Of the two telemedicine bills moving through the Florida Legislature this year, only one seems poised to have a chance to become law: Senate Bill (SB) 1686, which authorizes healthcare practitioners to use telehealth and also creates a Telehealth Task Force under Agency for Health Care Administration (AHCA) to analyze and provide recommendations concerning telehealth operations.
"At least it would give us something substantial to build on," said Lloyd Sirmons, director of the Southeastern Telehealth Resource Center (SETRC), who has been leading a Florida Telehealth Workforce Group for the last two years to advance telehealth policy.
A companion bill, House Bill (HB) 7087, allows access to telehealth services by licensed healthcare professionals in Florida. If out-of-state healthcare professionals register with the Department of Health or an applicable board, meet requirements, and pay a fee, they may also provide telehealth services to Floridians. However, they would be prohibited from opening a physical location and offering in-person services in the state. Otherwise, they would be able to practice within the relevant scope of practice established by Florida law and rule.
Both bills - SB 1686 and HB 7087 - passed committees the second week of February. However, bill-watchers are concerned that neither version will lead to telehealth policy law.
"In the 2015 Florida Legislative Session, the legislature avoided controversial telehealth coverage mandates and consensus-breaking details of more than 40 potential policy issues," said Tamara Y. Demko, JD, MPH, author of Moving Telehealth Forward: The High Costs of Paying Later, a report recently produced by Florida TaxWatch. "Instead, both the Florida House of Representatives and the Florida Senate focused on a set of narrow telehealth policy issues that nearly led to consensus and bill passage."
Even though both bills advance telehealth in Florida to some degree, neither provides a provision addressing reimbursement of telehealth services. What is addressed are the fundamentals: definitions of telehealth, a broad list of eligible telehealth providers, standards of care, recordkeeping, and most aspects of prescription drugs.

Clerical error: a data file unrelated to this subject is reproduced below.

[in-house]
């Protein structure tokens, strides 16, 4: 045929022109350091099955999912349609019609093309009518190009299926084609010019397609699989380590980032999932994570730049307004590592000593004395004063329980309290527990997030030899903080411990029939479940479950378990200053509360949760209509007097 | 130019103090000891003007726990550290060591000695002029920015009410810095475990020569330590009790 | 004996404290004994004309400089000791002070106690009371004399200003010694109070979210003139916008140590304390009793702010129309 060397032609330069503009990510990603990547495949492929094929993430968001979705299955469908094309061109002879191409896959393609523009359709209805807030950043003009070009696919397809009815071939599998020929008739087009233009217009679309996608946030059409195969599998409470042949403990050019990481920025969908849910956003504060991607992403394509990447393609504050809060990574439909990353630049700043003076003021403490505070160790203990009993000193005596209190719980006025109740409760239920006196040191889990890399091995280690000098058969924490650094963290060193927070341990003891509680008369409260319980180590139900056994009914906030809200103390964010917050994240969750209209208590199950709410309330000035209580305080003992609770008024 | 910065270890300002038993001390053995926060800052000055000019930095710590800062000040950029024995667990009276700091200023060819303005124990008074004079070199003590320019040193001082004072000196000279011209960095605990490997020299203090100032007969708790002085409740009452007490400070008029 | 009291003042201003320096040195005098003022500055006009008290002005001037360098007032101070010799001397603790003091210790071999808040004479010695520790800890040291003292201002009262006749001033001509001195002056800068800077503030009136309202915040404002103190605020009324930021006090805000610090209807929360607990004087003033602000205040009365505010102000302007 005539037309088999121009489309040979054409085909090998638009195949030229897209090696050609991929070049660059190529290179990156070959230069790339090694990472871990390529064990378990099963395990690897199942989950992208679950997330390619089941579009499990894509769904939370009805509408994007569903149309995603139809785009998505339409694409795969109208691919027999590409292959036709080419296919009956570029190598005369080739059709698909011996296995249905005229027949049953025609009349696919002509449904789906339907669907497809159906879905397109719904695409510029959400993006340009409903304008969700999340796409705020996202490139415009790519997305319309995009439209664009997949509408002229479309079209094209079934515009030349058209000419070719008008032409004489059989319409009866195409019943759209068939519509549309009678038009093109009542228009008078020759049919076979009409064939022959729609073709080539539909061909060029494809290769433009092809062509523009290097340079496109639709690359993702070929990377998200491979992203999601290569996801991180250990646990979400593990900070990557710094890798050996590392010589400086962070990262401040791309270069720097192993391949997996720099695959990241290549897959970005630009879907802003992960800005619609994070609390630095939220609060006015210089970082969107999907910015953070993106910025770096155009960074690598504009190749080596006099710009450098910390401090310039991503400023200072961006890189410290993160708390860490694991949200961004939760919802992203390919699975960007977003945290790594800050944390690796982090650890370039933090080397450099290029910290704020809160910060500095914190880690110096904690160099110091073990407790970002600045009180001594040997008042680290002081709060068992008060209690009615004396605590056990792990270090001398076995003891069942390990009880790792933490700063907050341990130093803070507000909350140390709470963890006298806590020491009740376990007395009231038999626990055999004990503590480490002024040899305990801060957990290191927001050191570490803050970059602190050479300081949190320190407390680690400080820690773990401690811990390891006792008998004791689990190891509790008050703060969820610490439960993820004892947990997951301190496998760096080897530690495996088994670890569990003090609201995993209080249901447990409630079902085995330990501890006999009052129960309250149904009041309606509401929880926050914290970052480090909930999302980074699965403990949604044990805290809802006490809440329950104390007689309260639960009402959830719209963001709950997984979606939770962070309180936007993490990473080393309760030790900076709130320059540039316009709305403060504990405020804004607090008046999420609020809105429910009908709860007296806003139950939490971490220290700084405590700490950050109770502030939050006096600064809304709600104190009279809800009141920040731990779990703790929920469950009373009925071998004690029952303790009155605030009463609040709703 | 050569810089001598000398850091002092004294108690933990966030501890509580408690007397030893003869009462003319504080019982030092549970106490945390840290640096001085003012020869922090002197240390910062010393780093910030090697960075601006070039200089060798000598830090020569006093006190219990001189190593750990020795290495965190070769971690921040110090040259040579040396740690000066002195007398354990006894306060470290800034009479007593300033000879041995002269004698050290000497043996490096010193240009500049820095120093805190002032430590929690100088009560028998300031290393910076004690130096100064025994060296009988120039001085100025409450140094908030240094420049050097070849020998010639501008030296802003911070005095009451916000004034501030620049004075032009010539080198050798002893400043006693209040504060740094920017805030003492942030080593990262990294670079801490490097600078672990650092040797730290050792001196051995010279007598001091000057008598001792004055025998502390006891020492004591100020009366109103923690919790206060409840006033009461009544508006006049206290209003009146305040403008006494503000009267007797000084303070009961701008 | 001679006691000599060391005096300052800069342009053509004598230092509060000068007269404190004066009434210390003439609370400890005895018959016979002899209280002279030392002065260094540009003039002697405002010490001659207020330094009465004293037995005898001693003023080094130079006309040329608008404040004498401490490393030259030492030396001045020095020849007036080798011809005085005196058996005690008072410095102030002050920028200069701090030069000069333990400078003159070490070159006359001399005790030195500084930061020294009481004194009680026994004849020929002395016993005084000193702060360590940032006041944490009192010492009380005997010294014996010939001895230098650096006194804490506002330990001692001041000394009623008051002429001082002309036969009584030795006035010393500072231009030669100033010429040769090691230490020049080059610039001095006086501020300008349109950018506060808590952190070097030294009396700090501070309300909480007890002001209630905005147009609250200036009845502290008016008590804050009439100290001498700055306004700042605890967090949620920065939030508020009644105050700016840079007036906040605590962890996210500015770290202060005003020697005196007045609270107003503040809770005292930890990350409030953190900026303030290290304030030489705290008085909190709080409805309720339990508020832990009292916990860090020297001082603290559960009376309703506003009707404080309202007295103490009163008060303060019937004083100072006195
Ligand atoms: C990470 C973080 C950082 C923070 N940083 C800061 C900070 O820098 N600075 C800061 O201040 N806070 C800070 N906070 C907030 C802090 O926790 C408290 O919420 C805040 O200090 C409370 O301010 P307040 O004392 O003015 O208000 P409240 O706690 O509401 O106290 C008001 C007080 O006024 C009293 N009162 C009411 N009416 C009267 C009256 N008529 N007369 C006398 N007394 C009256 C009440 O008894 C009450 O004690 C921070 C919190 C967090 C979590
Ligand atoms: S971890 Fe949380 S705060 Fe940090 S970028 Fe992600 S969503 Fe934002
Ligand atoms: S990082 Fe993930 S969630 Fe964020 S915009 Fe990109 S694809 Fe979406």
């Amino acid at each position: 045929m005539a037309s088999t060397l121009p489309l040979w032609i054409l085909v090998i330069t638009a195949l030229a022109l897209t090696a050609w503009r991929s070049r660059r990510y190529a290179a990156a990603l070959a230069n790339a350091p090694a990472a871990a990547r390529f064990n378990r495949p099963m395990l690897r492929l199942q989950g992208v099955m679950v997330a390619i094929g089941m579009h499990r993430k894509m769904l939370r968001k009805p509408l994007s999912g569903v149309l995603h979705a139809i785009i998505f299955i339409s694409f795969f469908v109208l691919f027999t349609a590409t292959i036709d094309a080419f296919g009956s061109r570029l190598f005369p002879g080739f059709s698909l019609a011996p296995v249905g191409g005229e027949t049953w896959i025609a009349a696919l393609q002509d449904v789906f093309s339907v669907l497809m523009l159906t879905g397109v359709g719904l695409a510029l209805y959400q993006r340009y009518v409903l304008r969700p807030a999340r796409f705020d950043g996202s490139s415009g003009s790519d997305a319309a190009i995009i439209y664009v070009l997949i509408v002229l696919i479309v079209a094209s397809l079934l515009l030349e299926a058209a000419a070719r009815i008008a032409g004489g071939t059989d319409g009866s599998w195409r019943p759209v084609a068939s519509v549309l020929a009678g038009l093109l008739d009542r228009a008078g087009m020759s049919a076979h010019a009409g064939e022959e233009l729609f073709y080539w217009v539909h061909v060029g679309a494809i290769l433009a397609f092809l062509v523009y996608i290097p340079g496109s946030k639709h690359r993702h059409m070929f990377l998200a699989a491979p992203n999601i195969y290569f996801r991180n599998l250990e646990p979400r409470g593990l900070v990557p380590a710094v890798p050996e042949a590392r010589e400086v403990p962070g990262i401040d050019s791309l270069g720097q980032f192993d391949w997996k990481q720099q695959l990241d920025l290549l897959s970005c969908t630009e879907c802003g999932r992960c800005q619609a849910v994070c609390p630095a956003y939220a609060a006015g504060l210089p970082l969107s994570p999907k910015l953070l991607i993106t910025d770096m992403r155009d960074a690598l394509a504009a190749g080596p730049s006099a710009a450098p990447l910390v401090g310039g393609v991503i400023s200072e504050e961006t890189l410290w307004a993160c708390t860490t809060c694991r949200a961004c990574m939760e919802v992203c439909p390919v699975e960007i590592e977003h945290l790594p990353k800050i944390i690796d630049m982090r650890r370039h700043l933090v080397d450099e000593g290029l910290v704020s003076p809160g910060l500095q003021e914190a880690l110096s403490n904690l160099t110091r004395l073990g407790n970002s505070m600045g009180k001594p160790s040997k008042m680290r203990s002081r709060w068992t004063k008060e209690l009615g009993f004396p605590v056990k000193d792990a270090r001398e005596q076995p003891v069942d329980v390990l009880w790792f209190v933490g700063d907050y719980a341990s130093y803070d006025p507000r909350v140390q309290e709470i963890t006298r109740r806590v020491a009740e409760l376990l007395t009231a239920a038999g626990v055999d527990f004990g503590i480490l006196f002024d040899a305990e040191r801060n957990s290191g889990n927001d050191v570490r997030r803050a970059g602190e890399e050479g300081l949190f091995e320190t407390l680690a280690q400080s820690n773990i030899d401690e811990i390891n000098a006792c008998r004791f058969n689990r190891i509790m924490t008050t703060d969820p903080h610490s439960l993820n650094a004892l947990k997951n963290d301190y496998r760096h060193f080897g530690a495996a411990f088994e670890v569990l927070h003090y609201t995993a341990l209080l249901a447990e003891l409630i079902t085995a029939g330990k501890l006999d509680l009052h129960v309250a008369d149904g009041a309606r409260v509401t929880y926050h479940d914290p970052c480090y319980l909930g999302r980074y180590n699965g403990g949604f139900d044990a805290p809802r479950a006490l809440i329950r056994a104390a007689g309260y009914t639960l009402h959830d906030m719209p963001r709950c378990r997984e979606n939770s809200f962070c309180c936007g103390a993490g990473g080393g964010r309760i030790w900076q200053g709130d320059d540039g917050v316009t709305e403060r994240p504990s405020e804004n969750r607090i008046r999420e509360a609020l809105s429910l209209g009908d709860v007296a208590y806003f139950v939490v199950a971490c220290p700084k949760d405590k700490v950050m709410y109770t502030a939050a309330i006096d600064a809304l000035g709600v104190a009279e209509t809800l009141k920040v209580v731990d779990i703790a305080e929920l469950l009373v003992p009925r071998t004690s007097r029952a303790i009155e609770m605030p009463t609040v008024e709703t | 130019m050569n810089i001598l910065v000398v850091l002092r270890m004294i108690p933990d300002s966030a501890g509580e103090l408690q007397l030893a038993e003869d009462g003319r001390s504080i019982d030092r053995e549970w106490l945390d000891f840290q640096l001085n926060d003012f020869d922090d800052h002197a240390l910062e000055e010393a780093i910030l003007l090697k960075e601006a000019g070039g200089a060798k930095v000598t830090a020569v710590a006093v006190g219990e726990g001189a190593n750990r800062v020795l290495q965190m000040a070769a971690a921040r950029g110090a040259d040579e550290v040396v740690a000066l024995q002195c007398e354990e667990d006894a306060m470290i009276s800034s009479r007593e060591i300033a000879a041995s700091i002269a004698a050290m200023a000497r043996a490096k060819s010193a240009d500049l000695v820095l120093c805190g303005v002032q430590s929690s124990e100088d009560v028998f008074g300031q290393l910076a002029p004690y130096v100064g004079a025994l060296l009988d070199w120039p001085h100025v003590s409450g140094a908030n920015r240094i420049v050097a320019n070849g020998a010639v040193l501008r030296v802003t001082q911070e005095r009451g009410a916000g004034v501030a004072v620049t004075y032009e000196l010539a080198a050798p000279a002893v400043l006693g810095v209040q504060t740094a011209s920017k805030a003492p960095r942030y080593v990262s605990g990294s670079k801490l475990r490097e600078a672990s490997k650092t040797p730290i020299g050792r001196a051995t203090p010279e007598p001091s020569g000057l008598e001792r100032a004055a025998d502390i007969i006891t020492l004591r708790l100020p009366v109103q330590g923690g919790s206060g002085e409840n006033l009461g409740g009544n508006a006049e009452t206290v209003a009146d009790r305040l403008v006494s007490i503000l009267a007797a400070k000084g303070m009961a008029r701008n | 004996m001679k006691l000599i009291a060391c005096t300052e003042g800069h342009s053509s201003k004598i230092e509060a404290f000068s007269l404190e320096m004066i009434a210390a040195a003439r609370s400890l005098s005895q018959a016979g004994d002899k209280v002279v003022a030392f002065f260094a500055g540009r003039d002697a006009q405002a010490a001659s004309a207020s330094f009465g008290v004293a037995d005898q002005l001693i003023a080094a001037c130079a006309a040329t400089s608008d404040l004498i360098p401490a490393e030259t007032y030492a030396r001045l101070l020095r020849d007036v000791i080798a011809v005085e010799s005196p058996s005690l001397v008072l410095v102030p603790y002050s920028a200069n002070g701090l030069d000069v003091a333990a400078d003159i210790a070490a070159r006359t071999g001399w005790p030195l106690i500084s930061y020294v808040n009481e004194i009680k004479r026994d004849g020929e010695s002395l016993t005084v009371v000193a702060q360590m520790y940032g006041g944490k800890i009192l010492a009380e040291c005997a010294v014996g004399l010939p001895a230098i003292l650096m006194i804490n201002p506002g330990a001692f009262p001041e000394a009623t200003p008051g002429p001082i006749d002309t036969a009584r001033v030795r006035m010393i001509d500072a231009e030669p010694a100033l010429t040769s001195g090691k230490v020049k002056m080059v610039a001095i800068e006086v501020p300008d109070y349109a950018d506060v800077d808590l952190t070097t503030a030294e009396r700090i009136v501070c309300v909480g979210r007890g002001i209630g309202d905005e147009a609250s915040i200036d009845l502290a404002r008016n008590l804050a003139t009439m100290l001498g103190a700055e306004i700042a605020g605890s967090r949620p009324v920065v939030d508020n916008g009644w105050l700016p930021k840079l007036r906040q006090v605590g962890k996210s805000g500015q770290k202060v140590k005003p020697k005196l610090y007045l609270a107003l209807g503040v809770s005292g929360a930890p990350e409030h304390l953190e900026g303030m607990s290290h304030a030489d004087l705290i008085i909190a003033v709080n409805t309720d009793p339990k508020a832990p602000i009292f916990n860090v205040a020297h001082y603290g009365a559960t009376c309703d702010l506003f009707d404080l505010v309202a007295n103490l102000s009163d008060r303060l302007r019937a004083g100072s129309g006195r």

Telehealth reimbursement struggles with many barriers, Demko pointed out, the first of which is lack of telehealth provider knowledge regarding billing and payment options.
"Florida providers need telehealth education, as some remain under the incorrect impression that Florida Medicaid provides no telehealth reimbursement," she said. "Across six clinical delivery models and nine business models for telehealth, standards of care and fraud and abuse concerns need to be addressed to provide assurances of comparative value for payers and quality of patient care for state actors. With a growing number of telehealth companies, certain companies have found ways to provide such assurance."
While California, Texas, and New York have telehealth-friendly statutes and regulations, Florida does not, pointed out Dominic M. Calabro, president and CEO of Florida TaxWatch.
"In a healthcare environment where federal changes create uncertain funding streams, telehealth provides a way for states to increase self-sufficiency, contain costs, and improve access," he said.
"While Florida currently has no telehealth mandates, Florida Medicaid does reimburse physicians for certain telemedicine services," said Demko, "and an unspecified number of providers have successfully negotiated private payer reimbursement arrangements."
State prioritization of telehealth, regardless of federal funding discussions, is essential for one, little-discussed reason: statewide telehealth expansion can ultimately reduce reliance on non-secured federal healthcare funding and increase state self-sufficiency, said Demko.
"Telehealth would allow Florida to reach its 19 million residents across 67 counties, regardless of location, age, infirmity, or transportation ability," she said.
Speed of the advancement of telehealth in Florida would bode well in addressing a troubling healthcare trend. By 2030, the 65 and older sector of Floridians is projected to reach 25 percent of the population.
"Before the silver tsunami strikes, and there's a state of emergency, Florida can prepare for a healthcare crisis by having in place an established infrastructure," said Demko. "Time wasted is money lost and, for Florida, the cost of waiting to act on telehealth is too high to ignore."